For centuries, Oxford has enjoyed international recognition as having one of the world’s best known and highly-regarded universities and draws thousands of visitors from around the globe every year. But many people don’t know that Oxford has a deeply embedded technical and industrial history. 100 years ago, in 1913, William Morris decided to open a car plant in Cowley, originally producing the “Bullnose Morris”. The plant currently employs over 4,000 workers, 1,000 robots producing a massive 175,000 vehicles in 2016 alone.
The Business and Enterprise students at Yarnton Manor ventured out yesterday to the Mini Plant, to gain a first-hand experience of business at the production stage. Students walked along the assembly hall, following the production of one vehicle, from the initial empty metal shell, right through to the finishing touches of the interior. Viewing a full production line enabled the students to experience efficiency, process management and flow, a massive army of precision controlled robots dancing to a millimetre-perfect ballet of engineering excellence with perfect timing. Students gained a new perspective seeing the assembly hall and production line first hand. The hard work that goes in behind the glamour of showrooms and advertisements was very new to many students, but also fascinating, even for those not so interested in cars.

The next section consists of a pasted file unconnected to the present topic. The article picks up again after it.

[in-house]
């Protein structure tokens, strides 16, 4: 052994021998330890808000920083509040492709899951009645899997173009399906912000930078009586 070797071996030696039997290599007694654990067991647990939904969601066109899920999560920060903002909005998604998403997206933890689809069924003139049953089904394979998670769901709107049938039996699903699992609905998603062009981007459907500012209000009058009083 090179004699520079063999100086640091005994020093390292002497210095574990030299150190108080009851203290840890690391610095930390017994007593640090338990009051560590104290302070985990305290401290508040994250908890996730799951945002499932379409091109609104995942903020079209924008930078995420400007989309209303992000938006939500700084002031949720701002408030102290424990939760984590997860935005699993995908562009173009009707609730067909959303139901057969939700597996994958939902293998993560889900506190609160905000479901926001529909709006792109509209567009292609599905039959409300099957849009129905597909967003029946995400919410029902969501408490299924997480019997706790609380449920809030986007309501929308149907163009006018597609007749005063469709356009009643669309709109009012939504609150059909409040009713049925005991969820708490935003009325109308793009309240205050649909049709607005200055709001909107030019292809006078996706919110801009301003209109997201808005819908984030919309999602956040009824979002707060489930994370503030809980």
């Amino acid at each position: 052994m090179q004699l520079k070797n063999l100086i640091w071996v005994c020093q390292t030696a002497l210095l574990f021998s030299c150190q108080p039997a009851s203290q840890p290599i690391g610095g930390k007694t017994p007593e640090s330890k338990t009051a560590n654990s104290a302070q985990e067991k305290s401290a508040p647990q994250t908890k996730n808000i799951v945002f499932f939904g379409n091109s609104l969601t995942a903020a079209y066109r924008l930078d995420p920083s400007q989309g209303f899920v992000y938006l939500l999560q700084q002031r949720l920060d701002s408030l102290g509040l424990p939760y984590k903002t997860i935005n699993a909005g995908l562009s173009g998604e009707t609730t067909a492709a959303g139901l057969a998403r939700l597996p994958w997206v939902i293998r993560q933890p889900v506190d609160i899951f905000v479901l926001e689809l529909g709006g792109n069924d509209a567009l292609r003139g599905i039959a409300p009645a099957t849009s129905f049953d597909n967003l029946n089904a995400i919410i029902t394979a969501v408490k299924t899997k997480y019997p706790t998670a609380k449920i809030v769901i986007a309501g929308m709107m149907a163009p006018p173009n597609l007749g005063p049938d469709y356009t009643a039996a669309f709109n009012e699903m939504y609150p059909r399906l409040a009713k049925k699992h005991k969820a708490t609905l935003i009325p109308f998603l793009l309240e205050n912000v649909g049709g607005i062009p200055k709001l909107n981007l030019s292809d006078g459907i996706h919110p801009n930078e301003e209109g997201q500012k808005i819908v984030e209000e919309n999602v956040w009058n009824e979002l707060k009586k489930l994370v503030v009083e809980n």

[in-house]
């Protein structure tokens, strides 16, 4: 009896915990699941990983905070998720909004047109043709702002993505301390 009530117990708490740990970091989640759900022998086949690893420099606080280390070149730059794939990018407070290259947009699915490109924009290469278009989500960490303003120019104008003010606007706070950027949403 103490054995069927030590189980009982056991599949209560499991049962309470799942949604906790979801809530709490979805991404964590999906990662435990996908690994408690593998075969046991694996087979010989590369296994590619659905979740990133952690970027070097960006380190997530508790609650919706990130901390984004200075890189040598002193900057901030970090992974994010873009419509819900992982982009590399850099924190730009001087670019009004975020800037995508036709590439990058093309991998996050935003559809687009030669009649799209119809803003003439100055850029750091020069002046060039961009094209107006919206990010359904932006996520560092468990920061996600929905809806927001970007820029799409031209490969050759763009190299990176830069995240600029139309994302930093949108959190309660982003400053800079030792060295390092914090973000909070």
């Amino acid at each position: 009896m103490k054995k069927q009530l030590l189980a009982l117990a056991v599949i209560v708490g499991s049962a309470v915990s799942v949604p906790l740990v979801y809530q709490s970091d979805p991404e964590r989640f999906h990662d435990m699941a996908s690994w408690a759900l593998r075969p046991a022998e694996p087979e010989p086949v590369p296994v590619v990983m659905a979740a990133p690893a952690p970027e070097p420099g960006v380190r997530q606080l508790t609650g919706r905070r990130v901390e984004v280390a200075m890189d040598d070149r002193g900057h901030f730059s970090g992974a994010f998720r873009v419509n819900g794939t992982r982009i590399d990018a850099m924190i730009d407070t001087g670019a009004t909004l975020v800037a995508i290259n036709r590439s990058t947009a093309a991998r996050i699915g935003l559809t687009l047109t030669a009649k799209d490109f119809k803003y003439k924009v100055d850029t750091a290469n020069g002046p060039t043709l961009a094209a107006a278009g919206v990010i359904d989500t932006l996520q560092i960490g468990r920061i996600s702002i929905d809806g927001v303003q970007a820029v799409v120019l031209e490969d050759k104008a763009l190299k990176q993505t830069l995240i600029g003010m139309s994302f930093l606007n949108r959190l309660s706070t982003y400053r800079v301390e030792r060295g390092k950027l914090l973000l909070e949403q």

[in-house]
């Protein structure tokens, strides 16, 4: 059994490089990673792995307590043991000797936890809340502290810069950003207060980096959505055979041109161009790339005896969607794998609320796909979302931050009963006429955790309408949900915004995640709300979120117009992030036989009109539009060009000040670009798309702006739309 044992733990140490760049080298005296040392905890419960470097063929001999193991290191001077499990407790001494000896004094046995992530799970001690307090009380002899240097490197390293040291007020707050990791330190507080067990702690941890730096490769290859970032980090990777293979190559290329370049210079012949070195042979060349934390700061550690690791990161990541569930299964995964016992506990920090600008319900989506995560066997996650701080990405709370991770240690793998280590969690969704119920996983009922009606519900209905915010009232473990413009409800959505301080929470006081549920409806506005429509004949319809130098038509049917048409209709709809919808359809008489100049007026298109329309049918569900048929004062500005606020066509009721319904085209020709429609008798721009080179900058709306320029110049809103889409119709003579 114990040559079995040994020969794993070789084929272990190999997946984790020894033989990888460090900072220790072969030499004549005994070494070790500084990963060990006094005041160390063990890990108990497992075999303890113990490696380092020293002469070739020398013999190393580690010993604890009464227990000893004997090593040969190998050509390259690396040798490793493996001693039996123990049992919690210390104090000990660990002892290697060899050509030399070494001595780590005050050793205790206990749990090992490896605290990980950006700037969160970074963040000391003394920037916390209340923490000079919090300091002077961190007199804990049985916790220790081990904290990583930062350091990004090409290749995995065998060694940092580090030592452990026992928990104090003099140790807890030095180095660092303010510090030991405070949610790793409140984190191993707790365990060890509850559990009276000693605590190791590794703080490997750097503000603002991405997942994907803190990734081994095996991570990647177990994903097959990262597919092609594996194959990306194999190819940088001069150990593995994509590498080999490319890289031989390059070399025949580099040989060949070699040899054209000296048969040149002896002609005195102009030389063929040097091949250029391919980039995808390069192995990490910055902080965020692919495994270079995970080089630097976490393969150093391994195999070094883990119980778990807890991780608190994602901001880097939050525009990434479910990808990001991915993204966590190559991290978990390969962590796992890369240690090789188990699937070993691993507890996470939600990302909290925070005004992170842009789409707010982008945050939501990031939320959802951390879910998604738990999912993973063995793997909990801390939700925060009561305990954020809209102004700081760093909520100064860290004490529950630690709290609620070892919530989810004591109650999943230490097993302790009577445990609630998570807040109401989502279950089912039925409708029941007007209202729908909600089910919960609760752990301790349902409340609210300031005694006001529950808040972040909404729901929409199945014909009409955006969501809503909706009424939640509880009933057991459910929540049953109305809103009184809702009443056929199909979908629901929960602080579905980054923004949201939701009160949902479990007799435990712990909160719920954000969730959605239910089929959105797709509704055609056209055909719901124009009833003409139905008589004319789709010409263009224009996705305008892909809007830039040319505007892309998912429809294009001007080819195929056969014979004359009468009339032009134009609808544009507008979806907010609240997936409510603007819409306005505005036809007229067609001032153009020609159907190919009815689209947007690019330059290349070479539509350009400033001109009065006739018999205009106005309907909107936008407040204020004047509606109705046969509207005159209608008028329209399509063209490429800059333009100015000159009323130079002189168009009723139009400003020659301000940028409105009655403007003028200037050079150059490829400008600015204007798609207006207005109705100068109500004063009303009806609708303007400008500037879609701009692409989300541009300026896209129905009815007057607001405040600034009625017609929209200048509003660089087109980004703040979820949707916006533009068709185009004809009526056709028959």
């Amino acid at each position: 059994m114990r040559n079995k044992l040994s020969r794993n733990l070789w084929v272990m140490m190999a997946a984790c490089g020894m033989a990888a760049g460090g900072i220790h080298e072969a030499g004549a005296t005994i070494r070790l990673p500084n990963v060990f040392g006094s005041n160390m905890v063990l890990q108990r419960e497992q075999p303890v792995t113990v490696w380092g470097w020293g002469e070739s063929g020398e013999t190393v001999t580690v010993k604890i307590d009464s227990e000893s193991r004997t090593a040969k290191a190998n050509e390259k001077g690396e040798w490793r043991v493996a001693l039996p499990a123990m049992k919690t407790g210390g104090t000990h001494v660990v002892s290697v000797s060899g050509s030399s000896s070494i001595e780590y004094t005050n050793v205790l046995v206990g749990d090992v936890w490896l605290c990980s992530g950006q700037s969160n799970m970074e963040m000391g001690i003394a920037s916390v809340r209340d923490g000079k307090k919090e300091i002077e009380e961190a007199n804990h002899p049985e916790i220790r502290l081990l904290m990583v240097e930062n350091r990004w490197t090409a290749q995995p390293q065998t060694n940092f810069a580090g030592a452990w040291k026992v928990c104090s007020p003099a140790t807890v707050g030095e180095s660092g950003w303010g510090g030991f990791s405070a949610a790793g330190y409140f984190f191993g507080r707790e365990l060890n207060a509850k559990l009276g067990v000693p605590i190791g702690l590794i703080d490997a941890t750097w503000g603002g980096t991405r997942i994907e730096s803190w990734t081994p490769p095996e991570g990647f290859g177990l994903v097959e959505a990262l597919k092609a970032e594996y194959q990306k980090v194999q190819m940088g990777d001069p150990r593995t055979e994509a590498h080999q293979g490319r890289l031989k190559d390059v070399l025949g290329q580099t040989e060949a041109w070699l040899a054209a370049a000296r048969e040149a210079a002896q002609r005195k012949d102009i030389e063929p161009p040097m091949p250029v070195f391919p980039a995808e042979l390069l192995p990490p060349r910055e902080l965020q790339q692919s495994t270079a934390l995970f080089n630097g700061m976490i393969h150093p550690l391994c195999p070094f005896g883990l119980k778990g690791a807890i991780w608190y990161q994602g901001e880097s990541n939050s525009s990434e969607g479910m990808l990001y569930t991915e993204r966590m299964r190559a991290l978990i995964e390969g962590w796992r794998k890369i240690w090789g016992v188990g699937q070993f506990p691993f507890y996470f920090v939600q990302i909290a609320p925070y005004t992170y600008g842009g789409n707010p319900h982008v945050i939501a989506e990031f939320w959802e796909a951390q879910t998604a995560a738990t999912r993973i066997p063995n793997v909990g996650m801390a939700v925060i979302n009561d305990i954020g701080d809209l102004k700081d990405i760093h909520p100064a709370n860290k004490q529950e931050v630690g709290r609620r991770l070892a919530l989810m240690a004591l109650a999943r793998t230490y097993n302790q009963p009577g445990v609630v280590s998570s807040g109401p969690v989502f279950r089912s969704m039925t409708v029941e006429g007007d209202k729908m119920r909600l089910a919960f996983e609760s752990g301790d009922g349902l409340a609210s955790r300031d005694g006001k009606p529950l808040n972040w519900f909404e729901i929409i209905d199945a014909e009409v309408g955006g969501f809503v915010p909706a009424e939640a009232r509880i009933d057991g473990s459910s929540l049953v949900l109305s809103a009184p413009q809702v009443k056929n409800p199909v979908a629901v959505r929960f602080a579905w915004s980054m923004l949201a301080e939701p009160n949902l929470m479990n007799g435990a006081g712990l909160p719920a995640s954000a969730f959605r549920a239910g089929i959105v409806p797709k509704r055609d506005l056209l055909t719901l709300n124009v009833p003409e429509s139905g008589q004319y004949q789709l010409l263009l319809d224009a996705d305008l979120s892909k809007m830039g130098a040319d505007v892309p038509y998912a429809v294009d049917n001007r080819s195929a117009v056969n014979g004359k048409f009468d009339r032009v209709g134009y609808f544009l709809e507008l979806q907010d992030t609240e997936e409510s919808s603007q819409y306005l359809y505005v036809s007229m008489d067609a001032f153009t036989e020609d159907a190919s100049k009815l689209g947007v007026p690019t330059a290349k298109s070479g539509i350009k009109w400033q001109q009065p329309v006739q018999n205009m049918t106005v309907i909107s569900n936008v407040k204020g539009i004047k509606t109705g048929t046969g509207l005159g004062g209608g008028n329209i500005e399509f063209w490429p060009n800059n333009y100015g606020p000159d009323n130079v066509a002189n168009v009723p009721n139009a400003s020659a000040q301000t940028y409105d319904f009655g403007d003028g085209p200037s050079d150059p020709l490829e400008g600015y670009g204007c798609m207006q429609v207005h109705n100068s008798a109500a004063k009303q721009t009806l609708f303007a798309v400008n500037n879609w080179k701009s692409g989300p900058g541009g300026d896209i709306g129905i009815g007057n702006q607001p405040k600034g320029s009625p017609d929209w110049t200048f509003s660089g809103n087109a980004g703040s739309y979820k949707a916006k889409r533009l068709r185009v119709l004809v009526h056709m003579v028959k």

On return to the Manor, students were greeted by a warm dinner in the Long Gallery before gathering to welcome the Birds of Prey team. The students were enlightened on the natural behaviour of magnificent birds, learning about their natural habitats, feeding patterns and the art of flight. Students then began a stage combat workshop, learning the methods actors use to fool an audience into believing the fighting is real. Fake punches, exaggerated dives and false noises had the students in fits of laughter throughout the workshop.